Posted by Masakim on March 11, 2004
In Reply to: Re: Cat's paw posted by ESC on March 11, 2004
: : : There is a term that has been used in employment discrimination case law to describe a situation where someone who decides to fire an employee acts upon recommendation of the employee's supervisor, and therefore acts as the conduit of the supervisor's prejudice - his "cat's paw." Does anyone know the origin of this phrase? Thanks.
: : Merriam-Webster online line says: 2. from the fable of the monkey that used a cat's paw to draw chestnuts from the fire. One used by another as a tool.
: From Word Detective online at http://www.word-detective.com/back-p.html :
: It seems that although cats in mythology and folklore are generally portrayed as wily, clever, resourceful and sophisticated, the story behind "cat's paw" is an exception to the rule, and not one that any self-respecting cat would want on his resume. An ancient fable tells the story of a monkey who came upon some chestnuts roasting in a fire. Lacking the means to retrieve the tasty chestnuts from the fire, the clever monkey managed to convince a somewhat dim cat to reach into the flames with his paw and fetch them. The monkey got his chestnuts, the cat was rewarded with a nasty hotfoot, and a metaphor for "chump" was born. While the original "cat's paw" was someone who is tricked into doing something dangerous or foolish on behalf of someone else, the term has broadened somewhat over the years...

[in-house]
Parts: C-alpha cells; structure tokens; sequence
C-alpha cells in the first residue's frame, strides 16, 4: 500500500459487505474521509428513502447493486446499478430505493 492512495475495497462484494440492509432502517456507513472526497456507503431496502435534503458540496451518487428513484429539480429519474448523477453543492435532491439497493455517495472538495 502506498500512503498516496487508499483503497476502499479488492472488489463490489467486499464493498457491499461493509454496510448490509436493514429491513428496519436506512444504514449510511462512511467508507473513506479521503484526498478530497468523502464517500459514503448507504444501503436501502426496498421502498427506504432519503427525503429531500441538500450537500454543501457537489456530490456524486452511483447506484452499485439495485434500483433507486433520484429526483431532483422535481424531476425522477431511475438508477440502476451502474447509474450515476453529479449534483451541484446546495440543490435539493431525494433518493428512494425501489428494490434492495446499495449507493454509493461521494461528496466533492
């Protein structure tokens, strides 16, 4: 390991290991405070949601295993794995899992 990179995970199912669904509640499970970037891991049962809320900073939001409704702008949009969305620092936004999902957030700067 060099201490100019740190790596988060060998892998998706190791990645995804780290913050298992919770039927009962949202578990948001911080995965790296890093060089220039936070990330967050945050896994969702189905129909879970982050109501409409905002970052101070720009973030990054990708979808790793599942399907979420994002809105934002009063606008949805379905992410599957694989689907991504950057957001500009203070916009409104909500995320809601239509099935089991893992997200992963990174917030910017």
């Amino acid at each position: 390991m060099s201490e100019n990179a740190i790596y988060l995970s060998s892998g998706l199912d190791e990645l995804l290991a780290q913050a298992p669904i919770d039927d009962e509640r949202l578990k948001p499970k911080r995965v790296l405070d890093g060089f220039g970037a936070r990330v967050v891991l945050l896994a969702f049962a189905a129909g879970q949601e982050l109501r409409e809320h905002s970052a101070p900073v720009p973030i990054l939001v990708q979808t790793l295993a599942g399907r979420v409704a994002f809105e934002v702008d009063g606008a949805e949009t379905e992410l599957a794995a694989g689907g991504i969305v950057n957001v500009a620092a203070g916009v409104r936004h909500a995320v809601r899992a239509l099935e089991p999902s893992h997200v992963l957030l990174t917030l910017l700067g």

THE CAT, THE MONKEY, AND THE CHESTNUTS
A cat and a monkey were sitting one day in the chimney corner watching some chestnuts which their master had laid down to roast in the ashes. The chestnuts had begun to burst with the heat, and the monkey said to the cat, "It is plain that your paws were made especially for pulling out those chestnuts. Do you reach forth and draw them out. Your paws are, indeed, exactly like our master's hands." The cat was greatly flattered by this speech, and reached forward for the tempting chestnuts, but scarcely had he touched the hot ashes than he drew back with a cry, for he had burnt his paw; but he tried again, and managed to pull one chestnut out; then he pulled another, and a third, though each time he singed the hair on his paws. When he could pull no more out he turned about and found that the .monkey had taken the time to crack the chestnuts and eat them.
"Fables from Aesop" at http://fairytales4u.com/fable/fable2.htm